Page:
So far ex-dictator has achieved primary objectives: survival, U.S. quagmire
Boxing has a sleazy reputation, yet the sport has a unique attribute that makes it fairer than most. Unlike basketball, football or hockey, boxers fight according to size. A 112-pound Korean flyweight goes in the ring with another small fighter, not a 225-pound Russian heavyweight.
If a promoter were to match a flyweight against a heavyweight, the smaller fighter wouldn't stand a chance. And boxing analysts wouldn't write long articles about how incompetent and cowardly the flyweight was.
Yet that's what David Zucchino does (Gazette August 30th) in his analysis of the recent U.S. conquest of Iraq. Zuccino attributes Iraq's sudden defeat to Saddam Hussein's incompetence, poor preparation, bad leadership and an unwillingness of Iraqi servicemen to die for their country. Nothing could be further from the truth.
Yet despite clear evidence to the contrary, Zucchino's facile analysis largely prevails in both Canada and the U.S. The consequences of accepting this flawed logic are so dire that it demands immediate refutation.
Let's get real. The Iraq army was outmanned, outgunned and outspent. The country's soldiers and population were literally starved of food, medical supplies and equipment by a decade of U.S. bombing and crippling U.N. sanctions. Despite this, by all evidence Iraqi soldiers, whatever the merit of their cause, fought bravely, and died by the thousands to defend their country. Many continue to do so.
Boxing analysts look at the "tale of the tape," to assess a fighter's chances of prevailing. The tape consists of a series of measurements of a boxers' chest, biceps, quadriceps and other body parts in order to determine his estimated punching and defensive powers.
Let's look at the tale of the tape in the Iraq conflict. In his seminal work The Rise and Fall of Great Powers, Paul Kennedy writes that the most important determinant of long-term military success is a country's economic might.
With an approximately U.S. $10 trillion GDP, compared to Iraq's $15 billion, America had a roughly 650-to-one advantage. If we believe Kennedy, there is almost no way Iraq could have won a long-term war under these conditions.
America's military spending, about $400 billion per year, was about 250 times higher than Iraq's $1.5 billion. (Neither the Pentagon nor Iraq has been forthcoming about the true numbers, so both are estimates).
America's technological advantage has been well documented. U.S. aircraft were essentially invulnerable. Its JDAMs, cluster bombs and smart munitions pounded Iraqi troops, leaving American pilots in as much danger as a butcher in a slaughterhouse. Questioning Iraqi courage under these conditions is obscene.
We really don't know Hussein's true strategy. However it's unlikely he would have divulged it to the rearguard commanders and servicemen that Zucchino talked to.
Here's what we know. Hussein was a guerilla fighter when many of us who write about him were in diapers. He studied the U.S. failure in Vietnam closely. Any reasonable assessment of his strategy would take have to take America's overwhelming military and economic superiority into consideration.
Hussein's likely short-term objectives would have been to survive, and to do as much damage to the U.S. as possible. Whether or not he planned it this way, that's exactly what happened.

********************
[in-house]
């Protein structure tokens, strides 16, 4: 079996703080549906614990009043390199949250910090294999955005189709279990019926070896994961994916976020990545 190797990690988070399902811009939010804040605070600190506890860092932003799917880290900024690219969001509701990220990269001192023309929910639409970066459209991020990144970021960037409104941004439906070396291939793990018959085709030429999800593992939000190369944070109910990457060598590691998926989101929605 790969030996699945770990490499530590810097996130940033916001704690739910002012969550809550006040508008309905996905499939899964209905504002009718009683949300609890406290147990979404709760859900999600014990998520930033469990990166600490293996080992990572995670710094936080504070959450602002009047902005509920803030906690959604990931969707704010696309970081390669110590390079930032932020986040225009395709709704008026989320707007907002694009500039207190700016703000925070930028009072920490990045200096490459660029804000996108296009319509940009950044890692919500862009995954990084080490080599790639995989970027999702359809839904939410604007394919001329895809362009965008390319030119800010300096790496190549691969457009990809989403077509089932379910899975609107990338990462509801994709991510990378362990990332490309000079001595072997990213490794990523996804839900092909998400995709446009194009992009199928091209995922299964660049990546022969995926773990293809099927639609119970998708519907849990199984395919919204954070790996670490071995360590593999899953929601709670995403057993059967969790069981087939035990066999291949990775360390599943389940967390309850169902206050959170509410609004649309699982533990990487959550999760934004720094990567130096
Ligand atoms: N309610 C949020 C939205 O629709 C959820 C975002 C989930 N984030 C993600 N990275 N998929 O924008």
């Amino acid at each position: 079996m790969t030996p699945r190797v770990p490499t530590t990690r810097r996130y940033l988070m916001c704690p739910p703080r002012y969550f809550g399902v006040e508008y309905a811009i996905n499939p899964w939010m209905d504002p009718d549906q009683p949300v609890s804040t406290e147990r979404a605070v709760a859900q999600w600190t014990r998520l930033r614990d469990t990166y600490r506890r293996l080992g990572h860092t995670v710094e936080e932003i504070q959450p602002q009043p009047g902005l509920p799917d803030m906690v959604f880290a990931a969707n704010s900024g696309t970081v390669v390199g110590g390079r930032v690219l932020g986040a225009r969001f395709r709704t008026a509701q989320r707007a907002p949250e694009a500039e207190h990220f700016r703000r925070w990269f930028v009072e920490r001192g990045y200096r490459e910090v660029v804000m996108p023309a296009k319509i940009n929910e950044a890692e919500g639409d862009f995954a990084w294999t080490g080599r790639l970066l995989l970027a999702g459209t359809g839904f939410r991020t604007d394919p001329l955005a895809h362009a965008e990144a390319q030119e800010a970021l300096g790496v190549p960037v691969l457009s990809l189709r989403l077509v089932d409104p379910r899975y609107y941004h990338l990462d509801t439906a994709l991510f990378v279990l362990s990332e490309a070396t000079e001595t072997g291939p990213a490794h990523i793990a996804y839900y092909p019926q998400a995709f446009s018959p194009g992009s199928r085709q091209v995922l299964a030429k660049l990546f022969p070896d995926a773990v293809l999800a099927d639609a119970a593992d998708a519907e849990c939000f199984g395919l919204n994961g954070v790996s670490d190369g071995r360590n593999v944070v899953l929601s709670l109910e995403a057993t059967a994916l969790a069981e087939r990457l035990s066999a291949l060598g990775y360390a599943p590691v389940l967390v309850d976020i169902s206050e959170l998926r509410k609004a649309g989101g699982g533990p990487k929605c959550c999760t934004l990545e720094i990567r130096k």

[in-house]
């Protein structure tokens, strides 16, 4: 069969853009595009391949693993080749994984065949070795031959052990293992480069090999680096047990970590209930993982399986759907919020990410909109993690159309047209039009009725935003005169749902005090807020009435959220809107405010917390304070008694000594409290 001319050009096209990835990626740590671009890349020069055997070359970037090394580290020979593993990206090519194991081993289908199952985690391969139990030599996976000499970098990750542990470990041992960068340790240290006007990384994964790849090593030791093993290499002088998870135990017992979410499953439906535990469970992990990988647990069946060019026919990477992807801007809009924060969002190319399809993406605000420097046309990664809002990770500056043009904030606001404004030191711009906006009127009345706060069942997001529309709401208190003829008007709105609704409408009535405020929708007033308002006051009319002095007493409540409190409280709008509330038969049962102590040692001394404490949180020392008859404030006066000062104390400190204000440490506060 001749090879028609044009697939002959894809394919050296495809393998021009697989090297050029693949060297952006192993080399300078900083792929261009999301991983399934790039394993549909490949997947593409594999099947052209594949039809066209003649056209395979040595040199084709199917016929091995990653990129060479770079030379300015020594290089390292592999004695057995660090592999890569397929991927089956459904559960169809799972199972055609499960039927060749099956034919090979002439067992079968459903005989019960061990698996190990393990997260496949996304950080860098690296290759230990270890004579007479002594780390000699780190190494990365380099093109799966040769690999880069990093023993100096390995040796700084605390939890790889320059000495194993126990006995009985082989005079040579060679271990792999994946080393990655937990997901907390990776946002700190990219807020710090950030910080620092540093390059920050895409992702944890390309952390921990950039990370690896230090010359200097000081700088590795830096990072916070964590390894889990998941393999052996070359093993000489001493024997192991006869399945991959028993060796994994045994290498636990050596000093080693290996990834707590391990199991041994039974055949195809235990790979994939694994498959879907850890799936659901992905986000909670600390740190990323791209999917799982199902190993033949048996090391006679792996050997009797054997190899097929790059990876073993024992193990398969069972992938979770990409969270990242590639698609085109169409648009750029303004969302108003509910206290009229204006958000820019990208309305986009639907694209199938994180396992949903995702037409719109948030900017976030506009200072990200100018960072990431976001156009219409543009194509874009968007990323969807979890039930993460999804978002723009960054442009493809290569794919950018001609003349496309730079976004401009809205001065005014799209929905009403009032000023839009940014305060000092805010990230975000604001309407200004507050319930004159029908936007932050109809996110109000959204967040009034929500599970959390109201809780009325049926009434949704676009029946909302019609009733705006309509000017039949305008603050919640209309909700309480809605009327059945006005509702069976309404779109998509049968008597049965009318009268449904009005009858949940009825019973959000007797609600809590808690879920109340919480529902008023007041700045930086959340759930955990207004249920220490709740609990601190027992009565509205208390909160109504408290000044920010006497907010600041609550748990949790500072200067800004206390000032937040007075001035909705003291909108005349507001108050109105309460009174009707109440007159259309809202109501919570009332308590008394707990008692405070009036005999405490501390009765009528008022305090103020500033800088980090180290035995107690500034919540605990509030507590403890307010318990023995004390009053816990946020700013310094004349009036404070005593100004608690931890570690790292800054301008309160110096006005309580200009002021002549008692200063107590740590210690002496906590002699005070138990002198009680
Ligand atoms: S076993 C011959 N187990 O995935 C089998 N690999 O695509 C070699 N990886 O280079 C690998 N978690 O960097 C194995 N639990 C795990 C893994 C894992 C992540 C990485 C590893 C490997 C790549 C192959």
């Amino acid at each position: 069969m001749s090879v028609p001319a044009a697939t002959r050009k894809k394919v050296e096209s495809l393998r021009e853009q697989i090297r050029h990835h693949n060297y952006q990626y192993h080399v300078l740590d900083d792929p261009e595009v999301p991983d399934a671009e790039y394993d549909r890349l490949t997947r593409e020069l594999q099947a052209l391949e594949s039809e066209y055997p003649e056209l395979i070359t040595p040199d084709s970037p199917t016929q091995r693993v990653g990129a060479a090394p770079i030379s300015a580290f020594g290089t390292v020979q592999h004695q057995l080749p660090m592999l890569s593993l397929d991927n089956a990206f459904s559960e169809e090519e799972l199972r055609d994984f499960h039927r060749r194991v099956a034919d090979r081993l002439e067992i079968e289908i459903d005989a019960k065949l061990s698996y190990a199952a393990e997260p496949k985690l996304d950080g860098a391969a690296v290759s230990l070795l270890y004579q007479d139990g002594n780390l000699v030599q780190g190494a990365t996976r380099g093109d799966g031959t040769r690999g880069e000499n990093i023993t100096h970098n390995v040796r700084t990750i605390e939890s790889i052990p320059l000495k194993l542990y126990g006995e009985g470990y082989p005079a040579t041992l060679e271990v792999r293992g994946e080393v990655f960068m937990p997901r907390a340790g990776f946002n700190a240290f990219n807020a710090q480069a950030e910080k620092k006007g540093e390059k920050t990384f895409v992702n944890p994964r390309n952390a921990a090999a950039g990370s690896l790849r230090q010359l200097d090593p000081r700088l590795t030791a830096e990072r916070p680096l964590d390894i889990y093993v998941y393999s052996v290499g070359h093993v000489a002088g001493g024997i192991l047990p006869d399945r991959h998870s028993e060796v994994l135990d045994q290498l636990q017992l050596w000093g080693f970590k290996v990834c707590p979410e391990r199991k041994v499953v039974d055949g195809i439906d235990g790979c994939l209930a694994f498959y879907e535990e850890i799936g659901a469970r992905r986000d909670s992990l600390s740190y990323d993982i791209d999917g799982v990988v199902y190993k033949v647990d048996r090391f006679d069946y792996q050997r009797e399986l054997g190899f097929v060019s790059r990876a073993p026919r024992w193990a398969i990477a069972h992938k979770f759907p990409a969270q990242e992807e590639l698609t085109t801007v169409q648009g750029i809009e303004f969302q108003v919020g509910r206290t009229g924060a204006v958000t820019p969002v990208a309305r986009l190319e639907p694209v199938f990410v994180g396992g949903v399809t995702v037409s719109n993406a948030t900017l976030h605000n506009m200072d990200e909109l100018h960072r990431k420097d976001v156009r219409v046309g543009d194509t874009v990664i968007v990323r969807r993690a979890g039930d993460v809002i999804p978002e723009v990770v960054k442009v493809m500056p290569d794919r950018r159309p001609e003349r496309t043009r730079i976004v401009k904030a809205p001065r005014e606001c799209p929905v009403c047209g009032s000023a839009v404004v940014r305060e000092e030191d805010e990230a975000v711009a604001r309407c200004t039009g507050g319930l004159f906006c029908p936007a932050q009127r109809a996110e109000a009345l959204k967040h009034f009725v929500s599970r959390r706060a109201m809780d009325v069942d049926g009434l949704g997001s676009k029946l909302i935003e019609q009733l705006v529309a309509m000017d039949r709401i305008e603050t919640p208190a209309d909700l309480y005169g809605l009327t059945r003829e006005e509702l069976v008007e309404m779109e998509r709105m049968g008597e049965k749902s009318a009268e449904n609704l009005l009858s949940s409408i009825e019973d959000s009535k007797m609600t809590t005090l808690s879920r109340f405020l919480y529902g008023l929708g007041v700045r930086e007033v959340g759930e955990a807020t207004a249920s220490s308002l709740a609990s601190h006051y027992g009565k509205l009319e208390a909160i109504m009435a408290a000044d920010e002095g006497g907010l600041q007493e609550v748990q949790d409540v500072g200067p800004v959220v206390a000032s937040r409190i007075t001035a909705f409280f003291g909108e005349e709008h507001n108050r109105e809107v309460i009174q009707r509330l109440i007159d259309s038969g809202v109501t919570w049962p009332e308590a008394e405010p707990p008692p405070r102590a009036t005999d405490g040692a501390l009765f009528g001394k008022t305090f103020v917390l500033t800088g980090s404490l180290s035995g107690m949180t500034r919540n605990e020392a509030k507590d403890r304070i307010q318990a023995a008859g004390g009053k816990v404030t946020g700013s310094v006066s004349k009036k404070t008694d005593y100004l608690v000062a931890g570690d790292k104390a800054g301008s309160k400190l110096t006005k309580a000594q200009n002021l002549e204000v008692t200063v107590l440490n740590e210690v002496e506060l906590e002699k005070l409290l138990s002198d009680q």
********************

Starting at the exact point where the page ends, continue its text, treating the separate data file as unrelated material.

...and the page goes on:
A few hundred Iraqi guerilla fighters are now tying up two-thirds of America's operational combat forces. The U.S. is now spending about a billion dollars week on its occupation, and there is no end sight.
Although U.S. pilots are invulnerable, its ground forces are not. Today, 150,000 Indiana farm-boys, Bronx rappers and Mississippi trailer park boys are patrolling the streets of Baghdad, wondering if the next smiling ten-year old Iraqi kid who shakes their hands is going to put a bullet in their heads.
In recent weeks, since the U.S. "victory," more of its soldiers have been killed than during the initial fighting. Many foresaw this, including almost certainly Hussein himself.
Almost all neutral observers now believe that America needs to put more boots on the ground. Only the Pentagon disagrees. But they have no choice to adopt that line since there are no troops that are ready to deploy. At worst, Iraq is tying up U.S. military strength, leaving the country's other rivals, such as Osama Bin Laden a free hand to create mischief.
In recent weeks it appears that Syria and Iran are allowing foreign fighters to flow across their borders into Iraq. In addition attacks have spread outside the Sunni areas in the northwest, into Basra and the Shiite south, creating at least the possibility of a Vietnam style conflict down the road.
We still don't know if Hussein had weapons of mass destruction. But there is speculation that he did, and that they were sent to Syria before the war started. If he did, and this leads to a U.S. attack on Syria, say around election time, it would have been a stroke of genius. The only way that the U.S. can be defeated is on the ground, and if the U.S. gets lured into Syria, its forces will be spread even thinner.
Hussein has so many deplorable characteristics that it is tempting to always think the worst of him. But if history teaches us anything, just because someone is mean, it doesn't necessarily follow that they are stupid. Before we pass judgment on Hussein's military strategy, maybe we should wait until the bell rings in the last round of this fight.
Before becoming a writer, Peter Diekmeyer was a militia infantry officer who studied guerilla tactics at the Canadian Armed Force's Combat Training Center in Gagetown, New Brunswick.
|© 2002 Peter Diekmeyer Communications Inc.|